Very interesting documentary about the women in the porn industry, while stripping away the porn star image, director Deborah Anderson interviews some of the most famous girls in the industry and what is uncovered is a revealing portrait behind each of these women. The way Anderson tackles her subject is terrific and the way these women tell their story shows us that these women are just not objects and are actually people. Some of the decisions they've made in regards to their career choices of joining the industry is to fulfill the need of being paid for sex, and it's a topic is recurrent through the film. Aroused does a great job at showing us a different side of these women who are some of the most popular in the industry. Porn is part of our culture, and it's also important to know that these performers are people, and despite the fact that they may be strong on camera, behind the camera, is a whole other story. Aroused gives us a very good insight into that, and it's a well rafted documentary, but one that is a bit too short, and I think it could have been a bit longer as well. The film feels rushed, but for the interview content that we do get, we get a unique look inside these performers lives, and it's truly engaging, intimate and ultimately unforgettable. I simply wished that Aroused would have been longer because this documentary really could have stood out. As it is, it's worth watching, but like I said, considering its subject, I feel it could have been longer and that Deborah Anderson could have gone a bit more in depth with her subject.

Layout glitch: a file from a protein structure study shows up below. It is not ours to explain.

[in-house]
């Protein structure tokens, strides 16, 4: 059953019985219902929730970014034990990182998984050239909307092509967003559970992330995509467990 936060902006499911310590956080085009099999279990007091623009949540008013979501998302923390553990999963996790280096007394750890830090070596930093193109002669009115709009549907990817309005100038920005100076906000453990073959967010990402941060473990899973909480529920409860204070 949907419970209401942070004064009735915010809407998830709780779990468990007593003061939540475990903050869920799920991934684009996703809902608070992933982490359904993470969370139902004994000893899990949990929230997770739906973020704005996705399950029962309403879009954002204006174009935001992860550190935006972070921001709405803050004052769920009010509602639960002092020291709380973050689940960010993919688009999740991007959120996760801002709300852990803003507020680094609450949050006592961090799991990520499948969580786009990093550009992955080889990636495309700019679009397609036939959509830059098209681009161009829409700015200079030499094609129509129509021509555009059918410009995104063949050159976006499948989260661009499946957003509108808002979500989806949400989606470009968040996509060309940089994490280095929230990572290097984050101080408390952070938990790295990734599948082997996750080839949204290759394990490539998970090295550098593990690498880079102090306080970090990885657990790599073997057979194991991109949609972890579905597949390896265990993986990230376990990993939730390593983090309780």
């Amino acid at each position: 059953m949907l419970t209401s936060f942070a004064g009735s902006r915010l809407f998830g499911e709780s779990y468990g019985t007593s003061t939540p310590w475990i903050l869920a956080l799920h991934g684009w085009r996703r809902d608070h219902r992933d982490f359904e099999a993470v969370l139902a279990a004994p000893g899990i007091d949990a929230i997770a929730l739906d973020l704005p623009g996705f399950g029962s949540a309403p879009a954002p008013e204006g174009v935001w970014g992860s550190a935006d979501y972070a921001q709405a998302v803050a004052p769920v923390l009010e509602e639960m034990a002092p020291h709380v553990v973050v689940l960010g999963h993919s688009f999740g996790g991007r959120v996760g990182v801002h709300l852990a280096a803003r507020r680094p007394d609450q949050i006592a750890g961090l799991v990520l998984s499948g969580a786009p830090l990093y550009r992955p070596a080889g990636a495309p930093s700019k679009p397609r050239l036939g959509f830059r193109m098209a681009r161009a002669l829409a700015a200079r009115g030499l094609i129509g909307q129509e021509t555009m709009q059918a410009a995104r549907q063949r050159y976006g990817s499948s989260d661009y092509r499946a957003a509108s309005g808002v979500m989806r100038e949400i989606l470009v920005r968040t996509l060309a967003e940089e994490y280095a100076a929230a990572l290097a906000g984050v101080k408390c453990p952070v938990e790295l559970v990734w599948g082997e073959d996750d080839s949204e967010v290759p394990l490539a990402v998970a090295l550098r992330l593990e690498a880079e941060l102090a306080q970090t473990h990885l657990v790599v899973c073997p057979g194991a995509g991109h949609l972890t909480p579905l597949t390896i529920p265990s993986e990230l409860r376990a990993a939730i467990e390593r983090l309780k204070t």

½ April 18, 2014
Really Good! Very informative and nice to see these women as women... Is it strange that I felt I related to them.. maybe i'm in the wrong business hahaha...
½ January 20, 2014